"Khan al-Khalili, " by Egyptian Nobel Laureate Naguib Mahfouz, portrays the clash of old and new in an historic Cairo neighborhood as German bombs fall on the city.
The time is 1942, World War II is at its height, and the Africa Campaign is raging along the northern coast of Egypt. Against this backdrop, Mahfouz's novel tells the story of the Akifs, a middle-class family that has taken refuge in Cairo's colorful and bustling Khan al-Khalili neighborhood. Believing that the German forces will never bomb such a famously religious part of the city, they leave their more elegant neighborhood and seek safety among the crowded alleyways, busy cafEs, and ancient mosques of the Khan. Through the eyes of Ahmad, the eldest Akif son, Mahfouz presents a richly textured vision of the Khan, and of a crisis that pits history against modernity and faith against secularism. Fans of "Midaq Alley" and "The Cairo Trilogy" will not want to miss this engaging and sensitive portrayal of a family at the crossroads of the old world and the new.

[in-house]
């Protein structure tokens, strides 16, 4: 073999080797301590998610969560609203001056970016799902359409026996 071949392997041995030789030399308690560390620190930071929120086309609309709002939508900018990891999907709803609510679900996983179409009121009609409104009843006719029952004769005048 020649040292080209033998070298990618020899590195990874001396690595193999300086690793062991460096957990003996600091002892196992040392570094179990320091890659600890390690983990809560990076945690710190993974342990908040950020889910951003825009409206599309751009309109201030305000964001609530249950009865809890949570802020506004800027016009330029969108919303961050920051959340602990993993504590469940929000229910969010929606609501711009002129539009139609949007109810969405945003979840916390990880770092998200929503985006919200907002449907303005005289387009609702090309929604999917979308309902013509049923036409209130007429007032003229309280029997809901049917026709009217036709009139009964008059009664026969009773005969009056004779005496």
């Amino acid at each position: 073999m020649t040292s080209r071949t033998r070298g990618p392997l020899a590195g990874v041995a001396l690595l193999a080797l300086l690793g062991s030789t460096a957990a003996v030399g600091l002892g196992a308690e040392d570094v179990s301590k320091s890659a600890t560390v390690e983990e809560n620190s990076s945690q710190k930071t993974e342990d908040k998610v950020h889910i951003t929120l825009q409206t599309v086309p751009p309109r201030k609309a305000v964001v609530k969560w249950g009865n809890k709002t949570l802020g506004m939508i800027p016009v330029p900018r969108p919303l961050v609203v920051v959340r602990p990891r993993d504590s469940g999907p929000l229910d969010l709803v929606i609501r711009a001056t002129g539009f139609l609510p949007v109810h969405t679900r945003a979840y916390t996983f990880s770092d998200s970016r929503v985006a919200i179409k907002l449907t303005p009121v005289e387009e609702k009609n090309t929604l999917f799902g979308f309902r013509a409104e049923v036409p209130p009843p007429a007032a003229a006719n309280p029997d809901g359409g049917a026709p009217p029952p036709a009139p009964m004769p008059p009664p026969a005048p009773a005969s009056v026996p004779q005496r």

Translated from the Arabic by Roger Allen.
About the Author
Naguib Mahfouz (1911-2006) was the most important Arabic writer of his generation. He is the author of over thirty novels, including "The Cairo Trilogy", "Thief and the Dog", "Miramar", and "Children of the Alley". He is the winner of the 1988 Nobel Prize for Literature.
Roger Allen is professor of Arabic language and literature at the University of Pennsylvania. Among his translations are Naguib Mahfouz's Mirrors (AUC Press, 1999) and Bensalem Himmich's The Polymath (AUC Press, 2000).
“Mahfouz is a storyteller of the first order in any idiom.” —Vanity Fair